March 14, 2007

Whaling, Greenpeace
- Mutton Birds Anchor me, greenpeace 20th anniversary in 2005 edition.

A broken winch on the Japanese whaling mothership stranded in the Ross Sea has ended this year's whaling season, according to Greenpeace.

The whaling ship Nisshin Maru, which used the winch to haul the animals' carcasses on board for processing, remains stranded in the after last week's onboard blaze.

Karli Thomas, a campaigner aboard the Greenpeace vessel Esperanza, said the environmental organisation's offer to tow the ship out of the pristine Antarctic sea remained open.

The Nisshin Maru is rafted up between two other ships from the whaling fleet, the tanker Oriental Bluebird and the smaller whaler, Yushin Maru.

The Nisshin Maru sent out a distress call from the Ross Sea early on Thursday last week after a fire erupted below deck.

The fire killed crew member Kazutaka Makita, 27, damaged the vessel's wiring and raised fears of oil spilling from the vessel, wreaking environmental havoc.

Maritime authorities in New Zealand have urged the Japanese to accept a tow so the ship at least can be moved north and away from Antarctica.

That way, they say if it founders and leaks the 1000 tonnes of fuel oil, heavy chemicals and pollutants on board, the chances of a huge environmental disaster will be reduced.

They have urged the Japanese to accept an offer of a tow from their long term adversaries, Greenpeace.

Since the fire, some electrical power has been restored and a three-degree list, caused by the water used to fight the fire, has been corrected using portable pumps from other whaling ships.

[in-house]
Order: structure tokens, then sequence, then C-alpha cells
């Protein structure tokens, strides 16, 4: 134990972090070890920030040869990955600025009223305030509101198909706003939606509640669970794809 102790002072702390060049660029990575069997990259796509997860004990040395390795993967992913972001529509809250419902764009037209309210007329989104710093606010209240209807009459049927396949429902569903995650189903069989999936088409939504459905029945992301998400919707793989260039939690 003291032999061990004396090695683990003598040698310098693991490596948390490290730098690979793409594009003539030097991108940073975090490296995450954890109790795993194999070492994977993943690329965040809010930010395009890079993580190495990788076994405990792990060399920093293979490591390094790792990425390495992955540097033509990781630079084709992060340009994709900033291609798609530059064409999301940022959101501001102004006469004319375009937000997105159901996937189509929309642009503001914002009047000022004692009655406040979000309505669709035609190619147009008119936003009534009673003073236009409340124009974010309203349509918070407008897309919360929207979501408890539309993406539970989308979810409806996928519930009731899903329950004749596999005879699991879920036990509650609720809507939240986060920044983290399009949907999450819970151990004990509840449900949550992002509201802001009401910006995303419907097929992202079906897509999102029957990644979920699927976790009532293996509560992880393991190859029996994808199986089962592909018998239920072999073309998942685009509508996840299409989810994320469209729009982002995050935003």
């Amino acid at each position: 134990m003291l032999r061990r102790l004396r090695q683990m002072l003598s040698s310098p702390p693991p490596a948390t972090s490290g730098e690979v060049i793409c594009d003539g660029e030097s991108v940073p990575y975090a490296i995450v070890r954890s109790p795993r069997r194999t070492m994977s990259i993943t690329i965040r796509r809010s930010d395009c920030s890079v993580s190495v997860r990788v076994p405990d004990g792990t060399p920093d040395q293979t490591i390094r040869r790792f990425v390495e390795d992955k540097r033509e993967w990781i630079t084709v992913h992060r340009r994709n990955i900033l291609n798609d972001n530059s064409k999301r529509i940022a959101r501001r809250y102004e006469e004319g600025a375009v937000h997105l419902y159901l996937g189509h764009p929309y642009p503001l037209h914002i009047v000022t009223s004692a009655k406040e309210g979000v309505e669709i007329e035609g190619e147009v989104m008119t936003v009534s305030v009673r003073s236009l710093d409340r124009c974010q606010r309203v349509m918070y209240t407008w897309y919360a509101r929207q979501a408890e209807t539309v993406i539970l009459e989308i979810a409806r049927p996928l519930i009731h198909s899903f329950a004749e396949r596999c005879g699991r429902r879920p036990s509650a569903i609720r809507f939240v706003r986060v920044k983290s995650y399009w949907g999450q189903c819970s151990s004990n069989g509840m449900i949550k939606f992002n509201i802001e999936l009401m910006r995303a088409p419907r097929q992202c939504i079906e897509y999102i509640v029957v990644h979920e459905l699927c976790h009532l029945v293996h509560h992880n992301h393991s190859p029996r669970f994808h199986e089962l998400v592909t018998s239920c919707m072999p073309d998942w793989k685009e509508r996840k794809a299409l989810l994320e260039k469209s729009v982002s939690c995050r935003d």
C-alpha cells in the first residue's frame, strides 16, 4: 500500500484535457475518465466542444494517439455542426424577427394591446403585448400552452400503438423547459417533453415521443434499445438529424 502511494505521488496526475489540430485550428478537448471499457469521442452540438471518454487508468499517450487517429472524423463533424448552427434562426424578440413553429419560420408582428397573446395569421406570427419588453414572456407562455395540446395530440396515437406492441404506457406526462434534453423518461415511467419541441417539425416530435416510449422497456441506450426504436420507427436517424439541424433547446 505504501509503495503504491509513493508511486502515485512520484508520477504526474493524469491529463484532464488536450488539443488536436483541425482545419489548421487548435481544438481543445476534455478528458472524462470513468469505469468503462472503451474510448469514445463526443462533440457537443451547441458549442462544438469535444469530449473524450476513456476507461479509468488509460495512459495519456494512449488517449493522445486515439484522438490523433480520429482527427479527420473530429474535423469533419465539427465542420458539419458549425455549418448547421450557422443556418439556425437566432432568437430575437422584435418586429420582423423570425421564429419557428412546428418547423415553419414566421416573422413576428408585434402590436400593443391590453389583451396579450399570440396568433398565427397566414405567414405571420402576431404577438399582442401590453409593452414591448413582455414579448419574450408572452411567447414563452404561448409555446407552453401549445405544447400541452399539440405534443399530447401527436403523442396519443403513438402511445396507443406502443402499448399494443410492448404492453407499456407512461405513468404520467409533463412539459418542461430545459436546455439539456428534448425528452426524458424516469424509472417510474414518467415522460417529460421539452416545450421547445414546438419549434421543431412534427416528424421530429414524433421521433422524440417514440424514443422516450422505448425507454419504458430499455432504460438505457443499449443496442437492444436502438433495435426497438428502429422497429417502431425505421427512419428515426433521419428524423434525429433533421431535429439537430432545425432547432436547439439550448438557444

The Japanese skipper had told authorities he would rather stay where he was where the weather was calm instead of being towed north into worse weather.

However, Peter Williams, Maritime New Zealand's deputy director of safety and response systems, said yesterday towing the ship north was the best option.

He also said towing was an art and while at least one of the Japanese ships, the Oriental Bluebird, should be equipped to tow, it was not the most suitable towing ship in the area.

Spokesman for the whalers, Glen Inwood, disputed Greenpeace's claims about the winch.

"It is certainly not in anyone's interest to give any information, or correct information, to Greenpeace. They are not a signatory to anything down there. Maybe the skipper was just having a laugh," he told Radio New Zealand.

The ship's wiring had been replaced, the gauges had been tested and safety checks were being carried out.

Though the ship was not yet moving, the engines were going, Mr Inwood said.

The decision would be made today on whether the hunt would continue or the fleet would return to Japan, he said.

The main concern was whether the processing deck was able to be used again, following extensive damage during the fire. There was a legal requirement for all whales caught for scientific purposes to be processed, Mr Inwood said.

Most of the meat already processed and packed into the freezers was still frozen, though some must have been damaged in the fire, he said.

Source NZ herald - there are many environmental issue stories/themes well covered by this press.

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